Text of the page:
The beached long-finned pilot whales (Globicephala melas) were found by a hiker, who alerted a Department of Conservation field office, but almost half of the animals were dead by the time authorities could reach the site.
Department spokeswoman Gail Wright said there was "a great mystery" surrounding the mass stranding of the animals scattered along the beach.
The whales were in a miserable condition, and there were not enough resources to try and re-float what was left of the two pods, so it was made a decision to put them down, Leppens said.
He said the remaining whales were swimming about 400 meters (437 yards) from the shoreline on Tuesday afternoon and would continue to be monitored until they swam into deeper water, their natural habitat.
Since the beach is isolated, it's unclear how long the creatures had been stranded before they were discovered.More news: The Cavaliers Have Traded Kyle Korver To The Jazz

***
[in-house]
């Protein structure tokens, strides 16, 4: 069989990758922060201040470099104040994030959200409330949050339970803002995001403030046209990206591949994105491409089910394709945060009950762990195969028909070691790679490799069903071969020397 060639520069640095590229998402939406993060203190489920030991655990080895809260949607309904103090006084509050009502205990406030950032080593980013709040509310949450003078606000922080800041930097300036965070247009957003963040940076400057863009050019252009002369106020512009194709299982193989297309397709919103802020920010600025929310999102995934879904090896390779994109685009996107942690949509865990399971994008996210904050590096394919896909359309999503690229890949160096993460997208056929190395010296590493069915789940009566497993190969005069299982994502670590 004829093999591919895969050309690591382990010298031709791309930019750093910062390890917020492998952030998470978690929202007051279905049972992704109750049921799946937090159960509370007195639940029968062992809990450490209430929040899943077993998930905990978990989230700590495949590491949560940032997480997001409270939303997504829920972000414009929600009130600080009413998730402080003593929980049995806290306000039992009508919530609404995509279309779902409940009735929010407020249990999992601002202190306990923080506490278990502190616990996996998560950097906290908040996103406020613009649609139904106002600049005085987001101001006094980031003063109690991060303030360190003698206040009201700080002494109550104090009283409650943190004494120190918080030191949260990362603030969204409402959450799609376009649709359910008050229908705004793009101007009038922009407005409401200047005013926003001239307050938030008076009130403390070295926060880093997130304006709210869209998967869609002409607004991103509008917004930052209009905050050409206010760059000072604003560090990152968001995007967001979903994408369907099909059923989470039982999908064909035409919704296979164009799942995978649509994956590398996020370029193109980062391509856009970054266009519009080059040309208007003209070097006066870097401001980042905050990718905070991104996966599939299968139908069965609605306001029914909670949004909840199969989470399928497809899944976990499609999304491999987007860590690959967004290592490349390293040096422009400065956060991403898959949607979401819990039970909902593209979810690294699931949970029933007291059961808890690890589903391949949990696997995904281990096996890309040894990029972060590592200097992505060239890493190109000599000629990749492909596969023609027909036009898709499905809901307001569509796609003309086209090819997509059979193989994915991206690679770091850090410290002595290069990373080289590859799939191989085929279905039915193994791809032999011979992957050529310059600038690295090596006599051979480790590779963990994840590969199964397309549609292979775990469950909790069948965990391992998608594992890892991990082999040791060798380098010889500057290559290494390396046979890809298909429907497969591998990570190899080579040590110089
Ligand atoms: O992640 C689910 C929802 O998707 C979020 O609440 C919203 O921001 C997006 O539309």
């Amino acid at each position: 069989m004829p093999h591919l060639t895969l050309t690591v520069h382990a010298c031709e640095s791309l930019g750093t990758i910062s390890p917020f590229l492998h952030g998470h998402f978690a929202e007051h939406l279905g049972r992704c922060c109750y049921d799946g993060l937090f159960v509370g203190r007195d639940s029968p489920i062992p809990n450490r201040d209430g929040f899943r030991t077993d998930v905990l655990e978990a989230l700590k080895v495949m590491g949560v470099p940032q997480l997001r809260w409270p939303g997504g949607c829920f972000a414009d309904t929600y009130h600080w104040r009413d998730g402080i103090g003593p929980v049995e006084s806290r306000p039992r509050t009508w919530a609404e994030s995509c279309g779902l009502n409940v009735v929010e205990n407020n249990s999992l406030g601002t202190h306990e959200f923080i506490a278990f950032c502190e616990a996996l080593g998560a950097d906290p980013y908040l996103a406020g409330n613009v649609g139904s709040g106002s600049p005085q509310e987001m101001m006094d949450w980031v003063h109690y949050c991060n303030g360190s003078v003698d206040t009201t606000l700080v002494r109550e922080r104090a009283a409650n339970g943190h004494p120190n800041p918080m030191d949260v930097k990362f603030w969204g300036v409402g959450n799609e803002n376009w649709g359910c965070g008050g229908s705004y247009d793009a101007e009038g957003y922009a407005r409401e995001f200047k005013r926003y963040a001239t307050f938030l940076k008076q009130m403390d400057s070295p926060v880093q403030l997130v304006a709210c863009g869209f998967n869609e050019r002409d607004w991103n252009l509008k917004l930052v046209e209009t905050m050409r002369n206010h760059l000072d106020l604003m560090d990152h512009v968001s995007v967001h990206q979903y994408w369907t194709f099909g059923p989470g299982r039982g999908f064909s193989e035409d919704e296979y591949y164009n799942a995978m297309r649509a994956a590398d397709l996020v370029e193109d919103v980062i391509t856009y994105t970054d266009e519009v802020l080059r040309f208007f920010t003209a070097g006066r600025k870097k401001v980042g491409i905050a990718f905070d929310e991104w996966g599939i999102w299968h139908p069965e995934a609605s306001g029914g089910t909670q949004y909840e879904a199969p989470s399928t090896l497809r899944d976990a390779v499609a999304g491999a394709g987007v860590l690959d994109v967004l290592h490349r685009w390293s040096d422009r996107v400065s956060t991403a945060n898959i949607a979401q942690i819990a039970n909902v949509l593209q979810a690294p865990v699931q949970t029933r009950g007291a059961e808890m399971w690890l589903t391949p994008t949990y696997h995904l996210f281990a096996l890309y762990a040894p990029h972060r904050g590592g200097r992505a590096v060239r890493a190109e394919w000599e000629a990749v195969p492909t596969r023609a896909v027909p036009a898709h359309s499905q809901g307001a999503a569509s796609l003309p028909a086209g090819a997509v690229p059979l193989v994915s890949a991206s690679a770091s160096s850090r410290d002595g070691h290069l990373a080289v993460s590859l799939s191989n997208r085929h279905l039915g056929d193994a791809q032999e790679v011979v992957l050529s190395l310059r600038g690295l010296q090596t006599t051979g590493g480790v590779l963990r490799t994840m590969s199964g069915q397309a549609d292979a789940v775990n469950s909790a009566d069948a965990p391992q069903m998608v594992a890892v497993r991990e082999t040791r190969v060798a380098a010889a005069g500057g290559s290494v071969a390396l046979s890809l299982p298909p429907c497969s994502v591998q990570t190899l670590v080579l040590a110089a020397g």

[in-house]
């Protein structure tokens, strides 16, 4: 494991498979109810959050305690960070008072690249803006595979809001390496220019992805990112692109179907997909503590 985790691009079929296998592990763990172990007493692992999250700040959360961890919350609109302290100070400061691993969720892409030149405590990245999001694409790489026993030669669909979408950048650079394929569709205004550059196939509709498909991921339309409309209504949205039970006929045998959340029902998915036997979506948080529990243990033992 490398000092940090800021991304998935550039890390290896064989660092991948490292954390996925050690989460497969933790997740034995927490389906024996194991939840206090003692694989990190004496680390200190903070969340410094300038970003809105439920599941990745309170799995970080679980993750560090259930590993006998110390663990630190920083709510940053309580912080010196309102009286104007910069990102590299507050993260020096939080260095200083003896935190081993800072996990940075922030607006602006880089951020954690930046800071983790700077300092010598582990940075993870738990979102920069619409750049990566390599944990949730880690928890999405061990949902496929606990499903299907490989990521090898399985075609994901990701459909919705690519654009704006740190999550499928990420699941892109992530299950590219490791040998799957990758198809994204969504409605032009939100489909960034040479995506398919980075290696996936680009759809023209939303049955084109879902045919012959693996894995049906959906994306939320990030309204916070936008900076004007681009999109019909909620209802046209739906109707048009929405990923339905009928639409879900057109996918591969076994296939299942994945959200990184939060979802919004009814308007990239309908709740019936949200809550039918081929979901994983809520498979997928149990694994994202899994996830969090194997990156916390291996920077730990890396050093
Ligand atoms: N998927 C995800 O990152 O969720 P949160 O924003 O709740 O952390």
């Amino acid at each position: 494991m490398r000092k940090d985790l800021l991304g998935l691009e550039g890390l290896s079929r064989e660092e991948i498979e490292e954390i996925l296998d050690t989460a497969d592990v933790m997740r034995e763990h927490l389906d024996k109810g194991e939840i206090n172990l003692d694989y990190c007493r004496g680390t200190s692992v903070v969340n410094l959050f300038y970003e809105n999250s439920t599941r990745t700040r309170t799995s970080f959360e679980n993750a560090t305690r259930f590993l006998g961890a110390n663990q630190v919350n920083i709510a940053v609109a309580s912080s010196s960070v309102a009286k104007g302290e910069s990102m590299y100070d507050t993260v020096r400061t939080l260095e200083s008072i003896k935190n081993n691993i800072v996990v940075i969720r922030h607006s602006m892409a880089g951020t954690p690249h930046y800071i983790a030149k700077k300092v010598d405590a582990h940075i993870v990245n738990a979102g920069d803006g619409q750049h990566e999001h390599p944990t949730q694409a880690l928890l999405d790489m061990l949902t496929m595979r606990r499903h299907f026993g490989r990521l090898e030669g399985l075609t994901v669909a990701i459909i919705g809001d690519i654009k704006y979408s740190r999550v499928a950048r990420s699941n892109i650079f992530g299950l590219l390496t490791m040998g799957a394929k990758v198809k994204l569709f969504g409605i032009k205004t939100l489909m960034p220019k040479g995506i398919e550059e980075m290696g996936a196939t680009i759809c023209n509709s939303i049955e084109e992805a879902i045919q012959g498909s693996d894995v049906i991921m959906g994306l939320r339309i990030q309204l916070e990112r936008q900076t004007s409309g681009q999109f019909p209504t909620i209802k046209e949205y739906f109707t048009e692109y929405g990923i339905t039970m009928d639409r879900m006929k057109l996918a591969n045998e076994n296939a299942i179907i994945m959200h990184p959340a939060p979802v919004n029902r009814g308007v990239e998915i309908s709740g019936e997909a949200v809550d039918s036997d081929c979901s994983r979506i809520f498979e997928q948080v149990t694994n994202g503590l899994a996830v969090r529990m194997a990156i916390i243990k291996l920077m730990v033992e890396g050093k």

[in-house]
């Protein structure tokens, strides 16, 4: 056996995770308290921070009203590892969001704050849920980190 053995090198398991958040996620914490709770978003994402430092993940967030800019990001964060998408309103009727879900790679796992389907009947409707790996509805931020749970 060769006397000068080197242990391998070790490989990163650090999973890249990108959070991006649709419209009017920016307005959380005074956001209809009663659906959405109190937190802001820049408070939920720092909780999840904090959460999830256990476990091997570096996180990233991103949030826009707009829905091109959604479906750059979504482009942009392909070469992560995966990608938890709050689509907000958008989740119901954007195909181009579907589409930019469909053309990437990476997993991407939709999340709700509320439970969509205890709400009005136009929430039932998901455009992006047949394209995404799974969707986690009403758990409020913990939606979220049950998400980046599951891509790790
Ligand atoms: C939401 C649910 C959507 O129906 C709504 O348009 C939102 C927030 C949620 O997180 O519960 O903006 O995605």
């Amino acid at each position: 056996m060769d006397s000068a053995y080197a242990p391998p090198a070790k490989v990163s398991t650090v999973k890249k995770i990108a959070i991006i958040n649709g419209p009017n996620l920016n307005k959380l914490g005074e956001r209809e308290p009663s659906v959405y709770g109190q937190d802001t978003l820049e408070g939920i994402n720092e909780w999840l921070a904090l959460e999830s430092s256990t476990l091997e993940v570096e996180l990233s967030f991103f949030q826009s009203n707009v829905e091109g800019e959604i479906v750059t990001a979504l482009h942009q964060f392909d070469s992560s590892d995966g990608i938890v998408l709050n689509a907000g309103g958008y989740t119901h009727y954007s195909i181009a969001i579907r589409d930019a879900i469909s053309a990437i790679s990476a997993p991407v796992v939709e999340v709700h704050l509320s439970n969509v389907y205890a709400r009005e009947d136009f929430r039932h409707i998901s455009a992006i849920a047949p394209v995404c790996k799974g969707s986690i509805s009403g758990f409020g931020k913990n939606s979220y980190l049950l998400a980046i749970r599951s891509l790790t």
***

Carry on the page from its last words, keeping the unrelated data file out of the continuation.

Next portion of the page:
Marine Biologist Jeff Weir told Neil we could still be decades away from understanding why these animals beach themselves.
More than 300 people - including DoC staff, locals, schoolchildren, iwi and whale rescue groups - descended on Rarawa Beach to help release the eight whales yesterday.
"They don't hold much hope for them overnight, so I guess this morning we'll fly the vet in and a couple of specialists and we'll do an assessment on those four remaining pilot whales".
"Walkers on this remote section of the Wilderness Coast will also be advised not to enter the water due to the increased likelihood of sharks in the area attracted by the dead whales", an environment department statement also reads.
Half the animals were already dead and the rest were put down because there was no chance of rescuing them from the remote location United States travel blogger Liz Carlson was among a group of hikers on Stewart Island that found the whales and she described her frustration at being unable to help the huge sea creatures. "More than one factor may contribute to a stranding".